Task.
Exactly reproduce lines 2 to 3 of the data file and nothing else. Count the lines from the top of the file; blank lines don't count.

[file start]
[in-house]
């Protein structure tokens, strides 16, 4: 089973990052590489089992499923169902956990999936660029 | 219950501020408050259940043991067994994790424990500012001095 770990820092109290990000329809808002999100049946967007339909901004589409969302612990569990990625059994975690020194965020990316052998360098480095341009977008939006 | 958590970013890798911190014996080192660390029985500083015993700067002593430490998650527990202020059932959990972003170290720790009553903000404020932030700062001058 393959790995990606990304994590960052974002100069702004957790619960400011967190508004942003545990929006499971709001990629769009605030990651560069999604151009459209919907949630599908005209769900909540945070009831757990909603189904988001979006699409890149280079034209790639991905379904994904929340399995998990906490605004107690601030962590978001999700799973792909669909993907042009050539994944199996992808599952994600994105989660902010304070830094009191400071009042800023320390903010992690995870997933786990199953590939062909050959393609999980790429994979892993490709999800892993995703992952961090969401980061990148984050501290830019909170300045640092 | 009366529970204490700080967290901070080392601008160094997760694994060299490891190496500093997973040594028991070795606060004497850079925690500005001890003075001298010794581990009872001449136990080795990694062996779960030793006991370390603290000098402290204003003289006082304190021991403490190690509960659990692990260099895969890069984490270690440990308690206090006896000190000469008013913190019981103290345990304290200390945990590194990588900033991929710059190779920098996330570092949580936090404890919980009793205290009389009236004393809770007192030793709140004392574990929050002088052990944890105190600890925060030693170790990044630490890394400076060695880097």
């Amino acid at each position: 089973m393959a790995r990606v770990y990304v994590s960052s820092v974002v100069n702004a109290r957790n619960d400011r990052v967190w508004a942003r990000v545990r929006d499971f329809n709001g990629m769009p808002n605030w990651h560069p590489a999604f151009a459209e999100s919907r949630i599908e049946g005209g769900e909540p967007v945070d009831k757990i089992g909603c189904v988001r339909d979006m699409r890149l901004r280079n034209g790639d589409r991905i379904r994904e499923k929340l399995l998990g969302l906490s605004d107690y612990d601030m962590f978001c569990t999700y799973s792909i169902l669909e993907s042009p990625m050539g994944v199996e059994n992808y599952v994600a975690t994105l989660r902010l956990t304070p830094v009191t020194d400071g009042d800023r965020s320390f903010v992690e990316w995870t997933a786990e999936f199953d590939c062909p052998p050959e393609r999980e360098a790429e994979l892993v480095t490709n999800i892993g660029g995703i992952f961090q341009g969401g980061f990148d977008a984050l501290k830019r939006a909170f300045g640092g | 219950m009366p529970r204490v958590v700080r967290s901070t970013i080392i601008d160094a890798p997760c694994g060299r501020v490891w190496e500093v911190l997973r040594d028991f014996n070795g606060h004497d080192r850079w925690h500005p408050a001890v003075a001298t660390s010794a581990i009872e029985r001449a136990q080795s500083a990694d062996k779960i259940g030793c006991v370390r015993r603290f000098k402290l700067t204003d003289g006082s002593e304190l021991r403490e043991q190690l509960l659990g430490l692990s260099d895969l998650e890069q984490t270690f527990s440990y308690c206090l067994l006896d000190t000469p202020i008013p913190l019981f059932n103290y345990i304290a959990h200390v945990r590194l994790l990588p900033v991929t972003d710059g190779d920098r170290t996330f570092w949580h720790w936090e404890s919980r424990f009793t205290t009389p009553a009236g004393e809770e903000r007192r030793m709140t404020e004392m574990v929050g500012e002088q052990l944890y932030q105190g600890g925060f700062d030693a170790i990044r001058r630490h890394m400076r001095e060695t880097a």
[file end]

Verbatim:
């Protein structure tokens, strides 16, 4: 089973990052590489089992499923169902956990999936660029 | 219950501020408050259940043991067994994790424990500012001095 770990820092109290990000329809808002999100049946967007339909901004589409969302612990569990990625059994975690020194965020990316052998360098480095341009977008939006 | 958590970013890798911190014996080192660390029985500083015993700067002593430490998650527990202020059932959990972003170290720790009553903000404020932030700062001058 393959790995990606990304994590960052974002100069702004957790619960400011967190508004942003545990929006499971709001990629769009605030990651560069999604151009459209919907949630599908005209769900909540945070009831757990909603189904988001979006699409890149280079034209790639991905379904994904929340399995998990906490605004107690601030962590978001999700799973792909669909993907042009050539994944199996992808599952994600994105989660902010304070830094009191400071009042800023320390903010992690995870997933786990199953590939062909050959393609999980790429994979892993490709999800892993995703992952961090969401980061990148984050501290830019909170300045640092 | 009366529970204490700080967290901070080392601008160094997760694994060299490891190496500093997973040594028991070795606060004497850079925690500005001890003075001298010794581990009872001449136990080795990694062996779960030793006991370390603290000098402290204003003289006082304190021991403490190690509960659990692990260099895969890069984490270690440990308690206090006896000190000469008013913190019981103290345990304290200390945990590194990588900033991929710059190779920098996330570092949580936090404890919980009793205290009389009236004393809770007192030793709140004392574990929050002088052990944890105190600890925060030693170790990044630490890394400076060695880097």
């Amino acid at each position: 089973m393959a790995r990606v770990y990304v994590s960052s820092v974002v100069n702004a109290r957790n619960d400011r990052v967190w508004a942003r990000v545990r929006d499971f329809n709001g990629m769009p808002n605030w990651h560069p590489a999604f151009a459209e999100s919907r949630i599908e049946g005209g769900e909540p967007v945070d009831k757990i089992g909603c189904v988001r339909d979006m699409r890149l901004r280079n034209g790639d589409r991905i379904r994904e499923k929340l399995l998990g969302l906490s605004d107690y612990d601030m962590f978001c569990t999700y799973s792909i169902l669909e993907s042009p990625m050539g994944v199996e059994n992808y599952v994600a975690t994105l989660r902010l956990t304070p830094v009191t020194d400071g009042d800023r965020s320390f903010v992690e990316w995870t997933a786990e999936f199953d590939c062909p052998p050959e393609r999980e360098a790429e994979l892993v480095t490709n999800i892993g660029g995703i992952f961090q341009g969401g980061f990148d977008a984050l501290k830019r939006a909170f300045g640092g | 219950m009366p529970r204490v958590v700080r967290s901070t970013i080392i601008d160094a890798p997760c694994g060299r501020v490891w190496e500093v911190l997973r040594d028991f014996n070795g606060h004497d080192r850079w925690h500005p408050a001890v003075a001298t660390s010794a581990i009872e029985r001449a136990q080795s500083a990694d062996k779960i259940g030793c006991v370390r015993r603290f000098k402290l700067t204003d003289g006082s002593e304190l021991r403490e043991q190690l509960l659990g430490l692990s260099d895969l998650e890069q984490t270690f527990s440990y308690c206090l067994l006896d000190t000469p202020i008013p913190l019981f059932n103290y345990i304290a959990h200390v945990r590194l994790l990588p900033v991929t972003d710059g190779d920098r170290t996330f570092w949580h720790w936090e404890s919980r424990f009793t205290t009389p009553a009236g004393e809770e903000r007192r030793m709140t404020e004392m574990v929050g500012e002088q052990l944890y932030q105190g600890g925060f700062d030693a170790i990044r001058r630490h890394m400076r001095e060695t880097a």